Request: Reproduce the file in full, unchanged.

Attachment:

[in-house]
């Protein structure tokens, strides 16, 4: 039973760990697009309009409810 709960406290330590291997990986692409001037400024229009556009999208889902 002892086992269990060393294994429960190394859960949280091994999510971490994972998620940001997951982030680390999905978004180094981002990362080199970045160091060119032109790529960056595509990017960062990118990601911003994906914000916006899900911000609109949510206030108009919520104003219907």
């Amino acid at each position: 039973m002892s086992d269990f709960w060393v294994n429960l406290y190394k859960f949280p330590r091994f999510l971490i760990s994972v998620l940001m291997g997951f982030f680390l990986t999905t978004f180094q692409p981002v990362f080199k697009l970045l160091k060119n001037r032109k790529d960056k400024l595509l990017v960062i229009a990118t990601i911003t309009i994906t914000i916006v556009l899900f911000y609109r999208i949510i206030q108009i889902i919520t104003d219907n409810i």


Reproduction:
[in-house]
């Protein structure tokens, strides 16, 4: 039973760990697009309009409810 709960406290330590291997990986692409001037400024229009556009999208889902 002892086992269990060393294994429960190394859960949280091994999510971490994972998620940001997951982030680390999905978004180094981002990362080199970045160091060119032109790529960056595509990017960062990118990601911003994906914000916006899900911000609109949510206030108009919520104003219907």
């Amino acid at each position: 039973m002892s086992d269990f709960w060393v294994n429960l406290y190394k859960f949280p330590r091994f999510l971490i760990s994972v998620l940001m291997g997951f982030f680390l990986t999905t978004f180094q692409p981002v990362f080199k697009l970045l160091k060119n001037r032109k790529d960056k400024l595509l990017v960062i229009a990118t990601i911003t309009i994906t914000i916006v556009l899900f911000y609109r999208i949510i206030q108009i889902i919520t104003d219907n409810i």